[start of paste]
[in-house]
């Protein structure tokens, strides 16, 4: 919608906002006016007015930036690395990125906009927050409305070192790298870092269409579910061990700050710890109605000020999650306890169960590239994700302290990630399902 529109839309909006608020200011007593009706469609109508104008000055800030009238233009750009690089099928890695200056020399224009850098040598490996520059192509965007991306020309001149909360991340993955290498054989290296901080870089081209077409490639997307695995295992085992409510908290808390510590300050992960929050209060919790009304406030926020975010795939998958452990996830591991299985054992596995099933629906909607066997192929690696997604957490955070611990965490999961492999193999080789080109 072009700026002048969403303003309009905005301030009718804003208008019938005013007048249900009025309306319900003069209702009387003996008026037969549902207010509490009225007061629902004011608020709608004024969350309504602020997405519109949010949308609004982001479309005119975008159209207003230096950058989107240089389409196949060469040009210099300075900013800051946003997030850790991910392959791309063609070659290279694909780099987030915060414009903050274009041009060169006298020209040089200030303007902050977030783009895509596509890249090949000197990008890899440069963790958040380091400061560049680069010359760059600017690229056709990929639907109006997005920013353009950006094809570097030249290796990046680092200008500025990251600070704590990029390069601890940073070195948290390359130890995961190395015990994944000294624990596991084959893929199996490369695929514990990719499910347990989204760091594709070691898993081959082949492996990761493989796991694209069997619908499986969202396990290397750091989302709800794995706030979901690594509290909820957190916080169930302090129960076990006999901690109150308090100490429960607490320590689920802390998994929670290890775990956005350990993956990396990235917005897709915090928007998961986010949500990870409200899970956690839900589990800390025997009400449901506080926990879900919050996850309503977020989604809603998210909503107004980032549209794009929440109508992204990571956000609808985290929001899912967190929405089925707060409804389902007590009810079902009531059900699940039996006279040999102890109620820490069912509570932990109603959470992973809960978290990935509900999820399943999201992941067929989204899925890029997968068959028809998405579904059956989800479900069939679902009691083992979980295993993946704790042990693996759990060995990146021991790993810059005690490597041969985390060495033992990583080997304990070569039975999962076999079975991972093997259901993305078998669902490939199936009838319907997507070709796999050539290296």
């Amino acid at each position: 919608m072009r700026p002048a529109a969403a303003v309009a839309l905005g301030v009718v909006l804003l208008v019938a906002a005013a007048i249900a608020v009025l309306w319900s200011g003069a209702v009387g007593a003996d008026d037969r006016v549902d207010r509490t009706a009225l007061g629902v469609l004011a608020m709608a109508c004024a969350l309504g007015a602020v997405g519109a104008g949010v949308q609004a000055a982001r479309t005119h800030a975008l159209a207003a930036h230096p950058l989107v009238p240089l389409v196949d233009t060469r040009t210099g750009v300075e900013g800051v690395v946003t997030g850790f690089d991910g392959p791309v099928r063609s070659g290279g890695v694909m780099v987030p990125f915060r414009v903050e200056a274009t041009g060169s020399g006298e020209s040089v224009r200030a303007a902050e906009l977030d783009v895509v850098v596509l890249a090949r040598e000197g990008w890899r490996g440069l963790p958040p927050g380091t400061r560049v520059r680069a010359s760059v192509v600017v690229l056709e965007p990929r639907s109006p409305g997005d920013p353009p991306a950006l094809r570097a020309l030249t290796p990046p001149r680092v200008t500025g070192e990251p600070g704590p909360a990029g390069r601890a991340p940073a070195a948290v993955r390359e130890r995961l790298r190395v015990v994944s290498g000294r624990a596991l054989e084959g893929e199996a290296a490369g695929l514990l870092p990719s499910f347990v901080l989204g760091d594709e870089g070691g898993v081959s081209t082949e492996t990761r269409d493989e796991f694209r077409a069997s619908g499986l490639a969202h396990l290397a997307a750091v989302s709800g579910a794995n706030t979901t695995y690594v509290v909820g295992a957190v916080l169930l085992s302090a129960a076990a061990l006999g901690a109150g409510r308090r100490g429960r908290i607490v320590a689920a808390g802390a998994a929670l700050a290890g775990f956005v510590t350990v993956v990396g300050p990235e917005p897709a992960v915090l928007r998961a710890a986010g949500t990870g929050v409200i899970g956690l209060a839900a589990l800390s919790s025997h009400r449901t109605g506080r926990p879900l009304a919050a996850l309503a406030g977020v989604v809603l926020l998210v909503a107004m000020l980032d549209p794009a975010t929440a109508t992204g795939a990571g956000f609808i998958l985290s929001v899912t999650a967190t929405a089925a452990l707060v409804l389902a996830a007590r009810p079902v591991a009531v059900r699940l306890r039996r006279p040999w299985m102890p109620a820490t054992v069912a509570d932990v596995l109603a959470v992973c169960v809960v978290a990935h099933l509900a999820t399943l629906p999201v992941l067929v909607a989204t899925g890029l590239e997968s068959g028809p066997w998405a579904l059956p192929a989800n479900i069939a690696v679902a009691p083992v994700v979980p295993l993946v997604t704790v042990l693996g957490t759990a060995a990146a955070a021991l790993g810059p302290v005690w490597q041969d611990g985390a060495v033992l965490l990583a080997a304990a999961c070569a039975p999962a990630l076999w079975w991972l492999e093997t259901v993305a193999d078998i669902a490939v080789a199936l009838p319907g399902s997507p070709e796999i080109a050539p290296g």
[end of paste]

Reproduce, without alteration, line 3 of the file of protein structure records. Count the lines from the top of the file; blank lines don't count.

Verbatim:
């Amino acid at each position: 919608m072009r700026p002048a529109a969403a303003v309009a839309l905005g301030v009718v909006l804003l208008v019938a906002a005013a007048i249900a608020v009025l309306w319900s200011g003069a209702v009387g007593a003996d008026d037969r006016v549902d207010r509490t009706a009225l007061g629902v469609l004011a608020m709608a109508c004024a969350l309504g007015a602020v997405g519109a104008g949010v949308q609004a000055a982001r479309t005119h800030a975008l159209a207003a930036h230096p950058l989107v009238p240089l389409v196949d233009t060469r040009t210099g750009v300075e900013g800051v690395v946003t997030g850790f690089d991910g392959p791309v099928r063609s070659g290279g890695v694909m780099v987030p990125f915060r414009v903050e200056a274009t041009g060169s020399g006298e020209s040089v224009r200030a303007a902050e906009l977030d783009v895509v850098v596509l890249a090949r040598e000197g990008w890899r490996g440069l963790p958040p927050g380091t400061r560049v520059r680069a010359s760059v192509v600017v690229l056709e965007p990929r639907s109006p409305g997005d920013p353009p991306a950006l094809r570097a020309l030249t290796p990046p001149r680092v200008t500025g070192e990251p600070g704590p909360a990029g390069r601890a991340p940073a070195a948290v993955r390359e130890r995961l790298r190395v015990v994944s290498g000294r624990a596991l054989e084959g893929e199996a290296a490369g695929l514990l870092p990719s499910f347990v901080l989204g760091d594709e870089g070691g898993v081959s081209t082949e492996t990761r269409d493989e796991f694209r077409a069997s619908g499986l490639a969202h396990l290397a997307a750091v989302s709800g579910a794995n706030t979901t695995y690594v509290v909820g295992a957190v916080l169930l085992s302090a129960a076990a061990l006999g901690a109150g409510r308090r100490g429960r908290i607490v320590a689920a808390g802390a998994a929670l700050a290890g775990f956005v510590t350990v993956v990396g300050p990235e917005p897709a992960v915090l928007r998961a710890a986010g949500t990870g929050v409200i899970g956690l209060a839900a589990l800390s919790s025997h009400r449901t109605g506080r926990p879900l009304a919050a996850l309503a406030g977020v989604v809603l926020l998210v909503a107004m000020l980032d549209p794009a975010t929440a109508t992204g795939a990571g956000f609808i998958l985290s929001v899912t999650a967190t929405a089925a452990l707060v409804l389902a996830a007590r009810p079902v591991a009531v059900r699940l306890r039996r006279p040999w299985m102890p109620a820490t054992v069912a509570d932990v596995l109603a959470v992973c169960v809960v978290a990935h099933l509900a999820t399943l629906p999201v992941l067929v909607a989204t899925g890029l590239e997968s068959g028809p066997w998405a579904l059956p192929a989800n479900i069939a690696v679902a009691p083992v994700v979980p295993l993946v997604t704790v042990l693996g957490t759990a060995a990146a955070a021991l790993g810059p302290v005690w490597q041969d611990g985390a060495v033992l965490l990583a080997a304990a999961c070569a039975p999962a990630l076999w079975w991972l492999e093997t259901v993305a193999d078998i669902a490939v080789a199936l009838p319907g399902s997507p070709e796999i080109a050539p290296g």